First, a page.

Some 40 years ago, the Rev. Raimundo Garcia Franco, a Presbyterian pastor here, saw a need and began thinking about how to meet it. The result of his ponderings, an inviting and well-maintained facility called the Christian Center for Reflection and Dialogue, now serves as a launching pad for projects designed to improve the lives of ordinary Cubans.
The center is not just another think tank but a breeding ground for creative ideas that can be turned into concrete actions. Laypersons as well as pastors from various denominations attend programs at the center and emerge equipped to grapple with pressing social needs.
“If we are not part of the solution, then we are part of the problem,” proclaims a slogan prominently posted beside the entrance to the center as well as in the lobby.
Support for people with disabilities, meals for elderly people and counseling for families in crisis are among the solutions that have grown out of center discussions. Conversations about caring for the environment have spawned the development of a biofuel project that recycles animal waste into energy and fertilizer.
At a center-affiliated farm seven kilometers from downtown Cardenas, farmers learn about organic agriculture and the ecological breeding of animals, developing skills that enable them to better support their families.
The center encourages theological reflection and dialogue about divisive issues — but always with a practical dimension. Pedro González Delgado, the center’s projects coordinator, says the goal of dialogue is “to think in a different way in order to resolve conflicts.”
Ironically, the center facilities in Cardenas are located just down the street from the home of Elian Gonzalas, whose forcible return to his father in Cuba in 2000 exposed deep divisions within the boy’s family and between Cubans living on the island and in the United States. Elian’s father in Cuba won a court battle for custody of the child, who had been staying with relatives in Miami after his mother perished at sea while fleeing Cuba with her son.
The seeds for today’s sophisticated lineup of center programs were planted decades ago at John G. Hall Presbyterian Church, named for its founder, a Presbyterian missionary. Franco, the congregation’s pastor at the time, began getting people together at the church to talk about how to solve various problems in the society.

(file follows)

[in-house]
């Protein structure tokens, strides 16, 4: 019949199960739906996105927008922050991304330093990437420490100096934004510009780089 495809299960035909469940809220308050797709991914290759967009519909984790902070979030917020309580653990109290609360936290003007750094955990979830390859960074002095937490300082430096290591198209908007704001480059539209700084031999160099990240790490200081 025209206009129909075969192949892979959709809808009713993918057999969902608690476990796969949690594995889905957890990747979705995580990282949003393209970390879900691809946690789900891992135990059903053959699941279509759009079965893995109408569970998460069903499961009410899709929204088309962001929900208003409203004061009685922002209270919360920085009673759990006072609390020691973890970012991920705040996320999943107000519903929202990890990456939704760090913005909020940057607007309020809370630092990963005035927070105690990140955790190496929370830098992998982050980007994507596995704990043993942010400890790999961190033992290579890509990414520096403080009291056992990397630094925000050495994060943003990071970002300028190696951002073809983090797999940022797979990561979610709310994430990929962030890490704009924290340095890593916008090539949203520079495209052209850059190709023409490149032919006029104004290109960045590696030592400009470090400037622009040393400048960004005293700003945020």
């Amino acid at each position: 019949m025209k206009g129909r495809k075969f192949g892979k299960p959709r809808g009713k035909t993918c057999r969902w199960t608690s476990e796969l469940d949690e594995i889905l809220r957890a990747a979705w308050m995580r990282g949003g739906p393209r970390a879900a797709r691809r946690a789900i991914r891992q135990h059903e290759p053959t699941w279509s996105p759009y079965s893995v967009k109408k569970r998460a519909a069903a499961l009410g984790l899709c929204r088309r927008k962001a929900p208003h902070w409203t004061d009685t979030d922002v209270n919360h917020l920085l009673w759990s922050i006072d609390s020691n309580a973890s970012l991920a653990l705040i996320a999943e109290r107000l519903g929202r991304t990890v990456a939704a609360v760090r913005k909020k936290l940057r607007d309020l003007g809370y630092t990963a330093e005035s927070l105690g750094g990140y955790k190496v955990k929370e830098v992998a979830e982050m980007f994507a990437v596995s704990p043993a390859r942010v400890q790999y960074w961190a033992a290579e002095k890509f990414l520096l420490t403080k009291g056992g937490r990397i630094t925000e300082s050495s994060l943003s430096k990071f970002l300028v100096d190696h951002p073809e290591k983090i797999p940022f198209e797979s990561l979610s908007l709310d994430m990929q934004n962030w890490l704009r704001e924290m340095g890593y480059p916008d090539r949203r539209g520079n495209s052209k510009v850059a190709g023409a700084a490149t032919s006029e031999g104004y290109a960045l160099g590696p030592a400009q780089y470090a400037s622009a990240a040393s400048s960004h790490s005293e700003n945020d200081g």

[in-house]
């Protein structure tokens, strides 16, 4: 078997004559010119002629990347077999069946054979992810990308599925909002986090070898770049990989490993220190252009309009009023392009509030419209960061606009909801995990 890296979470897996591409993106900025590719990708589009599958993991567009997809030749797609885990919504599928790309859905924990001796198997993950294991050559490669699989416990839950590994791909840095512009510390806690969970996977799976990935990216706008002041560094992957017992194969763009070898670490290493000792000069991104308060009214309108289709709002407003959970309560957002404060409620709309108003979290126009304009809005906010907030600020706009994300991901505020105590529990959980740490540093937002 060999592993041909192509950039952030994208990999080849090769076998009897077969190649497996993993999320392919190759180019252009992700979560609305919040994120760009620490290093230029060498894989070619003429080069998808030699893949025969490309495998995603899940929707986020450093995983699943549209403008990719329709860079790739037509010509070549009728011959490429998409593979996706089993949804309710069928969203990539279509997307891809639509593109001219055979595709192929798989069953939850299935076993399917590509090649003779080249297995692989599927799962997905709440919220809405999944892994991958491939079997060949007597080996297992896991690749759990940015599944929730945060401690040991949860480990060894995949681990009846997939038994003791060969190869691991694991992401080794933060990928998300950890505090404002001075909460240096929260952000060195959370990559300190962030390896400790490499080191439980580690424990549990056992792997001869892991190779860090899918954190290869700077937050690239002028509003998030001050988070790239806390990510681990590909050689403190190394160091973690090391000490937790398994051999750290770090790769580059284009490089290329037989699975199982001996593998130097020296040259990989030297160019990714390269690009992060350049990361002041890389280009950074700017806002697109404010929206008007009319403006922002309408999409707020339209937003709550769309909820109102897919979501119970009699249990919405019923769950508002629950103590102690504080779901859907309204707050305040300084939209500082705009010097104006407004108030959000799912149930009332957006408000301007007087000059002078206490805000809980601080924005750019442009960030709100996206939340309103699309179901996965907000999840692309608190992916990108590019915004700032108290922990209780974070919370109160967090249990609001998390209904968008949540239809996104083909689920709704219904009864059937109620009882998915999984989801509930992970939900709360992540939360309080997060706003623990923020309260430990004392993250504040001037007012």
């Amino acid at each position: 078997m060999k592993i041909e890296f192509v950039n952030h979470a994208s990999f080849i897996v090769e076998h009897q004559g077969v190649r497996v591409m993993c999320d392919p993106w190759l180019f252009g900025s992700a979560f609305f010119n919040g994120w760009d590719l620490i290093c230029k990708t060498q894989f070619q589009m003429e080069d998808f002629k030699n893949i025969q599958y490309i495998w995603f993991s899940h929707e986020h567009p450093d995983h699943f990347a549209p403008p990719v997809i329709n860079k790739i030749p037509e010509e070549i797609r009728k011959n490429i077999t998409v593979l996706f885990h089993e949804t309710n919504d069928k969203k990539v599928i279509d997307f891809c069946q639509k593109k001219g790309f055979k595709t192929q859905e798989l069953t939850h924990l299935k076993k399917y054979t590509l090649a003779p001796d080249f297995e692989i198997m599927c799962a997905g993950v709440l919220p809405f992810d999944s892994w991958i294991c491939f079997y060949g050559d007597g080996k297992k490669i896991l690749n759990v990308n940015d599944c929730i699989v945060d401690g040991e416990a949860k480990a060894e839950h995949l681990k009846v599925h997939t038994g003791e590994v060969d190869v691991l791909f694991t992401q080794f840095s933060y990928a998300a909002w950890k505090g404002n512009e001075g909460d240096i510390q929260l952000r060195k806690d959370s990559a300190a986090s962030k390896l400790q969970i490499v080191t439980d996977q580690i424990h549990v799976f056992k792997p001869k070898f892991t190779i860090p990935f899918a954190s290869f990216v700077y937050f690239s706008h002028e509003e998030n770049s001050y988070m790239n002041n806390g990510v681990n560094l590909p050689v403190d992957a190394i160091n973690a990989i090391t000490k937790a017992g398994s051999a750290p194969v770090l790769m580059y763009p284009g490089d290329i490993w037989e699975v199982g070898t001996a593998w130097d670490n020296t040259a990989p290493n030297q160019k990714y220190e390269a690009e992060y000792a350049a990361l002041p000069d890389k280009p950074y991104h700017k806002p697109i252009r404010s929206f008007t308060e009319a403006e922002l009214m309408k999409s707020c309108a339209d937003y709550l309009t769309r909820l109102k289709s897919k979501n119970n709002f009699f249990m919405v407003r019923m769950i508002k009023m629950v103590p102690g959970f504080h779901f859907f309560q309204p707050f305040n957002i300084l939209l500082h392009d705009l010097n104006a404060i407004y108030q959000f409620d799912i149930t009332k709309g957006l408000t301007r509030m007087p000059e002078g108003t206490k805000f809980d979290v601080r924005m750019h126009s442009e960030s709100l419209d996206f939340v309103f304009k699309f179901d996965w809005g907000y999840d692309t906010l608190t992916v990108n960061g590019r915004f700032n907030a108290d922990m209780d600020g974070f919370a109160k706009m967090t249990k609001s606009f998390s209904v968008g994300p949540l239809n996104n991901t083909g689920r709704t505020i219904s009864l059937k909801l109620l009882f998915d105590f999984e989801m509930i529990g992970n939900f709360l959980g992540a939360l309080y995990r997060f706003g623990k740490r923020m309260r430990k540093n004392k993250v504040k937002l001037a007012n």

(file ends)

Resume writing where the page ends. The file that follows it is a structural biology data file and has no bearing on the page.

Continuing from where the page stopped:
The center was formally organized 22 years ago following the Cuban government’s lifting of restrictions on religious activities. Two years ago, the government granted the center official recognition as a religious institution.
Franco, now 72, is still a fixture at the center. The Rev. Alison Infante Zamora, current pastor of the 102-member John G. Hall congregation, says he and other Cardenas Presbyterians are very involved in the center’s activities. Center director Rita Maria Garcia Morris is an elder at John G. Hall Church. Zamora and other pastors are frequently invited to preach at the center.
Center facilities include 70 guest rooms to house visiting groups. The Presbyterian Church (U.S.A.)’s Hunger Program used the guest quarters for a meeting several years ago. Financial support for center activities comes from partner churches and organizations in Canada and Western Europe.
The center was among the first venues in Cuba to host conversations about social realities such as religious persecution, child abuse, gender issues and the needs of people with disabilities. Such conversations continue today, guided by a mandate that appears in the center’s logo:
“Put all things to the test. Keep what is good.”
Eva Stimson, former editor of Presbyterians Today magazine, is a freelance writer and editor.